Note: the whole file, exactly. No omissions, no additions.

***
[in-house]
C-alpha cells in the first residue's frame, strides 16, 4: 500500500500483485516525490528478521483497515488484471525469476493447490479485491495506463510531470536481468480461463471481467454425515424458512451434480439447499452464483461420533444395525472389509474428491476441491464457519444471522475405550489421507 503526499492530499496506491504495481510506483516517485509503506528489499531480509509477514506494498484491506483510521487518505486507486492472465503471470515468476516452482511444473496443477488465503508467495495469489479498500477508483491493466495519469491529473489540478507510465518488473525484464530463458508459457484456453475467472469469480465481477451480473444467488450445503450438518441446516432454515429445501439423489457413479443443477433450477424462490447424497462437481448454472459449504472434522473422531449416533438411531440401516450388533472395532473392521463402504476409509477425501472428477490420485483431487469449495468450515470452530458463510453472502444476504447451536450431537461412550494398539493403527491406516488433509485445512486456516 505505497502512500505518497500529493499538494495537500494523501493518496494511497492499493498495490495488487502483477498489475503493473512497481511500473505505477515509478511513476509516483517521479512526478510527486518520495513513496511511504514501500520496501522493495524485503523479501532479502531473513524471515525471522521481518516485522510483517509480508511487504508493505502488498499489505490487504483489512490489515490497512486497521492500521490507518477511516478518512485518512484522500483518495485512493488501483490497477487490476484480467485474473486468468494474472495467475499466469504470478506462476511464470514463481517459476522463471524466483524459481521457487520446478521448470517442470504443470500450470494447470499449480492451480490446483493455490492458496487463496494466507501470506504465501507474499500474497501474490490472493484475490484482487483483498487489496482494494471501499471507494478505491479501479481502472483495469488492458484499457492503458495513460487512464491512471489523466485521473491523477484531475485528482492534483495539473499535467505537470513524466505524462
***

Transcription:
[in-house]
C-alpha cells in the first residue's frame, strides 16, 4: 500500500500483485516525490528478521483497515488484471525469476493447490479485491495506463510531470536481468480461463471481467454425515424458512451434480439447499452464483461420533444395525472389509474428491476441491464457519444471522475405550489421507 503526499492530499496506491504495481510506483516517485509503506528489499531480509509477514506494498484491506483510521487518505486507486492472465503471470515468476516452482511444473496443477488465503508467495495469489479498500477508483491493466495519469491529473489540478507510465518488473525484464530463458508459457484456453475467472469469480465481477451480473444467488450445503450438518441446516432454515429445501439423489457413479443443477433450477424462490447424497462437481448454472459449504472434522473422531449416533438411531440401516450388533472395532473392521463402504476409509477425501472428477490420485483431487469449495468450515470452530458463510453472502444476504447451536450431537461412550494398539493403527491406516488433509485445512486456516 505505497502512500505518497500529493499538494495537500494523501493518496494511497492499493498495490495488487502483477498489475503493473512497481511500473505505477515509478511513476509516483517521479512526478510527486518520495513513496511511504514501500520496501522493495524485503523479501532479502531473513524471515525471522521481518516485522510483517509480508511487504508493505502488498499489505490487504483489512490489515490497512486497521492500521490507518477511516478518512485518512484522500483518495485512493488501483490497477487490476484480467485474473486468468494474472495467475499466469504470478506462476511464470514463481517459476522463471524466483524459481521457487520446478521448470517442470504443470500450470494447470499449480492451480490446483493455490492458496487463496494466507501470506504465501507474499500474497501474490490472493484475490484482487483483498487489496482494494471501499471507494478505491479501479481502472483495469488492458484499457492503458495513460487512464491512471489523466485521473491523477484531475485528482492534483495539473499535467505537470513524466505524462